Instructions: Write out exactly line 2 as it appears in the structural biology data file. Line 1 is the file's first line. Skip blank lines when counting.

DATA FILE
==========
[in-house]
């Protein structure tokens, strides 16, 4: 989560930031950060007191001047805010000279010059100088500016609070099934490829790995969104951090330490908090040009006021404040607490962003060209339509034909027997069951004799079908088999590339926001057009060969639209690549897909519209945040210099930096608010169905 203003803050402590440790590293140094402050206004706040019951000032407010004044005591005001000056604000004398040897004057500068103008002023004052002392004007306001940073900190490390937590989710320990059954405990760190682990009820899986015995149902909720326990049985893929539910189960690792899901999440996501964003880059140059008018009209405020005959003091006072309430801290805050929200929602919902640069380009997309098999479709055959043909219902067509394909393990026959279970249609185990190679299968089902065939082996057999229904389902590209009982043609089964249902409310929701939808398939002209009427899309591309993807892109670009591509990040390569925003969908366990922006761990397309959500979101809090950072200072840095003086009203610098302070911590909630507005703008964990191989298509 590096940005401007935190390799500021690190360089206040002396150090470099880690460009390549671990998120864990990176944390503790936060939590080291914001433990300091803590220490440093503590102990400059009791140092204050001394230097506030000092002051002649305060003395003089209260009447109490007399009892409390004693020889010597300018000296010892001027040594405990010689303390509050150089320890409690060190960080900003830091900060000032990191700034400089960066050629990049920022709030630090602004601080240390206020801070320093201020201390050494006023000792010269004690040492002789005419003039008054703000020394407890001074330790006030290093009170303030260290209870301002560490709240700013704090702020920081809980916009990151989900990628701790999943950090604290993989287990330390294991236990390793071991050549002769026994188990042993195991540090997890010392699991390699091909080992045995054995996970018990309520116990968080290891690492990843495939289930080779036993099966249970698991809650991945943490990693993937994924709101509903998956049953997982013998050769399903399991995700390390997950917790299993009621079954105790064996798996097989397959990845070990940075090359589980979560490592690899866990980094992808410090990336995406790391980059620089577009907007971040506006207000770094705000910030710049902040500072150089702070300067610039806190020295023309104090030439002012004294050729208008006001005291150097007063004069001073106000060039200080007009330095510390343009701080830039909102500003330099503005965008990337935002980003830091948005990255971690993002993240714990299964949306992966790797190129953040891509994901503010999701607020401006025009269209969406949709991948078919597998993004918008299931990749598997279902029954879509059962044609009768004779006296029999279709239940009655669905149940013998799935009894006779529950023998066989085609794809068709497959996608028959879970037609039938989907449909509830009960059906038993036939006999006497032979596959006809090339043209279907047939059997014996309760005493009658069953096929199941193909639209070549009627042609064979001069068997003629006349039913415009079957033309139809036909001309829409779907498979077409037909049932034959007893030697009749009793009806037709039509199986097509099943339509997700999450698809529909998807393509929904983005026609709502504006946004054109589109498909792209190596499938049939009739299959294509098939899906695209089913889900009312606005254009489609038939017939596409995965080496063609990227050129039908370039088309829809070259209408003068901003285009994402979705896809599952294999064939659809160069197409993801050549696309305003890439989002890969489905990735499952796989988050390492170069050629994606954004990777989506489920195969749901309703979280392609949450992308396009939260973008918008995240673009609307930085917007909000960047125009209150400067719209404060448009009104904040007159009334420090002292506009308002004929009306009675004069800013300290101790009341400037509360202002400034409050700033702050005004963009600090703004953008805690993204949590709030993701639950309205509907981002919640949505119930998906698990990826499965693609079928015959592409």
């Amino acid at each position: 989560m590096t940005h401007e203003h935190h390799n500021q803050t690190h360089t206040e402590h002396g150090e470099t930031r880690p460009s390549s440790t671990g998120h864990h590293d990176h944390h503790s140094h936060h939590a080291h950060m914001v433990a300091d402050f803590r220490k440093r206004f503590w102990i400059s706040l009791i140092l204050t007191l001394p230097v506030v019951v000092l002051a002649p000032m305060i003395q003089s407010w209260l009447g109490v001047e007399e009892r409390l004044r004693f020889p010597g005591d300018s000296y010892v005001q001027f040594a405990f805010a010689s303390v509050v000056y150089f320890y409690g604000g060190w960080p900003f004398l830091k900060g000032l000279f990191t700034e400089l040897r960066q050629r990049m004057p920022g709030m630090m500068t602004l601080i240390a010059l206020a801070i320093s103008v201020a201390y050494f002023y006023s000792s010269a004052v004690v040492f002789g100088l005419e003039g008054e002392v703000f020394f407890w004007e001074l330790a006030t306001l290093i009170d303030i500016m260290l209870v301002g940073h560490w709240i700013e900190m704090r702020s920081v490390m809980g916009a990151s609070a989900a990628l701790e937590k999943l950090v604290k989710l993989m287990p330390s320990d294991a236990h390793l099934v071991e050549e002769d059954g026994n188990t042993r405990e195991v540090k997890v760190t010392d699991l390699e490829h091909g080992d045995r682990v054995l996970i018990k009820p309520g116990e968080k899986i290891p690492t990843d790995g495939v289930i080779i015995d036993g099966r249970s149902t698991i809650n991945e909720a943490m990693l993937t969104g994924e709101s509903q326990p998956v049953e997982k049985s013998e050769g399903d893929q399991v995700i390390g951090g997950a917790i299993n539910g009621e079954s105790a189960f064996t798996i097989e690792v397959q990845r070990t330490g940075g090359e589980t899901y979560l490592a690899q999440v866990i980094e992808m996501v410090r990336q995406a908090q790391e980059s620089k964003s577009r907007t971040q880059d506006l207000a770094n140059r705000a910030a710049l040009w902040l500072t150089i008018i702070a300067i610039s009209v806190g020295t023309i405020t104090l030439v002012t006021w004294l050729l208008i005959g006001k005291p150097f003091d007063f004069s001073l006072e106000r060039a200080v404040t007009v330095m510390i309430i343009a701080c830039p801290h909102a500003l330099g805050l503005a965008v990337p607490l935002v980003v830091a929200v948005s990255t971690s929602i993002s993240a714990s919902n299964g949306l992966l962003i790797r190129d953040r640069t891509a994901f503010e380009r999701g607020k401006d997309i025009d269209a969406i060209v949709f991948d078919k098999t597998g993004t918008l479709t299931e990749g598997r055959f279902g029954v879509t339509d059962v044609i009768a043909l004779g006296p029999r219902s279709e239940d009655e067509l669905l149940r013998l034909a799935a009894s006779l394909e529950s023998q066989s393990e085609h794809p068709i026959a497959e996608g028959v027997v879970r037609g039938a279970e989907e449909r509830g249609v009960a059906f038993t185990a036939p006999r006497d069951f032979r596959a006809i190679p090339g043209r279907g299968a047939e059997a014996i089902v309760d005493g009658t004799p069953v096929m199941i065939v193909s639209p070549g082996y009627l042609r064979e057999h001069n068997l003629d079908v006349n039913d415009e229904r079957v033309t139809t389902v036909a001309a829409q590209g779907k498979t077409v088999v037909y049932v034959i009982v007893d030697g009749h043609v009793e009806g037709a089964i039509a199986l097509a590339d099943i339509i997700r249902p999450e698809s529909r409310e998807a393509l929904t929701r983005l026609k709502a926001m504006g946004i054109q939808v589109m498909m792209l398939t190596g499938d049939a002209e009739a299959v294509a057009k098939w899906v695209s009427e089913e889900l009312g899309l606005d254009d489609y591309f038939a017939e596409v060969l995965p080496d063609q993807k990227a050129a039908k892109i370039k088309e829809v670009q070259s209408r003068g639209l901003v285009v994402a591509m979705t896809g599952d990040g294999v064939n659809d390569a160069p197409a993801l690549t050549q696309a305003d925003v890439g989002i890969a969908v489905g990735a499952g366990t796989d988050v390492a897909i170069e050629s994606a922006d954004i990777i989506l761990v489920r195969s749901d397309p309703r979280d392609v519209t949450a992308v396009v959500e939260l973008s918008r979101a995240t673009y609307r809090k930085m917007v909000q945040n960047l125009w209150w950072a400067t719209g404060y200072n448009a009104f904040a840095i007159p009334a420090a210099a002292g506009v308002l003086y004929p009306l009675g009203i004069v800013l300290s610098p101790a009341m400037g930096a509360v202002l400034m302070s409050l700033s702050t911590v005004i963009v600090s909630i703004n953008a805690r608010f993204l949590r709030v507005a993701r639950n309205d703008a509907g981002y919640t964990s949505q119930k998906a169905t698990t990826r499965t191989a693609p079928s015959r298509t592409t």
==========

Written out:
């Protein structure tokens, strides 16, 4: 989560930031950060007191001047805010000279010059100088500016609070099934490829790995969104951090330490908090040009006021404040607490962003060209339509034909027997069951004799079908088999590339926001057009060969639209690549897909519209945040210099930096608010169905 203003803050402590440790590293140094402050206004706040019951000032407010004044005591005001000056604000004398040897004057500068103008002023004052002392004007306001940073900190490390937590989710320990059954405990760190682990009820899986015995149902909720326990049985893929539910189960690792899901999440996501964003880059140059008018009209405020005959003091006072309430801290805050929200929602919902640069380009997309098999479709055959043909219902067509394909393990026959279970249609185990190679299968089902065939082996057999229904389902590209009982043609089964249902409310929701939808398939002209009427899309591309993807892109670009591509990040390569925003969908366990922006761990397309959500979101809090950072200072840095003086009203610098302070911590909630507005703008964990191989298509 590096940005401007935190390799500021690190360089206040002396150090470099880690460009390549671990998120864990990176944390503790936060939590080291914001433990300091803590220490440093503590102990400059009791140092204050001394230097506030000092002051002649305060003395003089209260009447109490007399009892409390004693020889010597300018000296010892001027040594405990010689303390509050150089320890409690060190960080900003830091900060000032990191700034400089960066050629990049920022709030630090602004601080240390206020801070320093201020201390050494006023000792010269004690040492002789005419003039008054703000020394407890001074330790006030290093009170303030260290209870301002560490709240700013704090702020920081809980916009990151989900990628701790999943950090604290993989287990330390294991236990390793071991050549002769026994188990042993195991540090997890010392699991390699091909080992045995054995996970018990309520116990968080290891690492990843495939289930080779036993099966249970698991809650991945943490990693993937994924709101509903998956049953997982013998050769399903399991995700390390997950917790299993009621079954105790064996798996097989397959990845070990940075090359589980979560490592690899866990980094992808410090990336995406790391980059620089577009907007971040506006207000770094705000910030710049902040500072150089702070300067610039806190020295023309104090030439002012004294050729208008006001005291150097007063004069001073106000060039200080007009330095510390343009701080830039909102500003330099503005965008990337935002980003830091948005990255971690993002993240714990299964949306992966790797190129953040891509994901503010999701607020401006025009269209969406949709991948078919597998993004918008299931990749598997279902029954879509059962044609009768004779006296029999279709239940009655669905149940013998799935009894006779529950023998066989085609794809068709497959996608028959879970037609039938989907449909509830009960059906038993036939006999006497032979596959006809090339043209279907047939059997014996309760005493009658069953096929199941193909639209070549009627042609064979001069068997003629006349039913415009079957033309139809036909001309829409779907498979077409037909049932034959007893030697009749009793009806037709039509199986097509099943339509997700999450698809529909998807393509929904983005026609709502504006946004054109589109498909792209190596499938049939009739299959294509098939899906695209089913889900009312606005254009489609038939017939596409995965080496063609990227050129039908370039088309829809070259209408003068901003285009994402979705896809599952294999064939659809160069197409993801050549696309305003890439989002890969489905990735499952796989988050390492170069050629994606954004990777989506489920195969749901309703979280392609949450992308396009939260973008918008995240673009609307930085917007909000960047125009209150400067719209404060448009009104904040007159009334420090002292506009308002004929009306009675004069800013300290101790009341400037509360202002400034409050700033702050005004963009600090703004953008805690993204949590709030993701639950309205509907981002919640949505119930998906698990990826499965693609079928015959592409």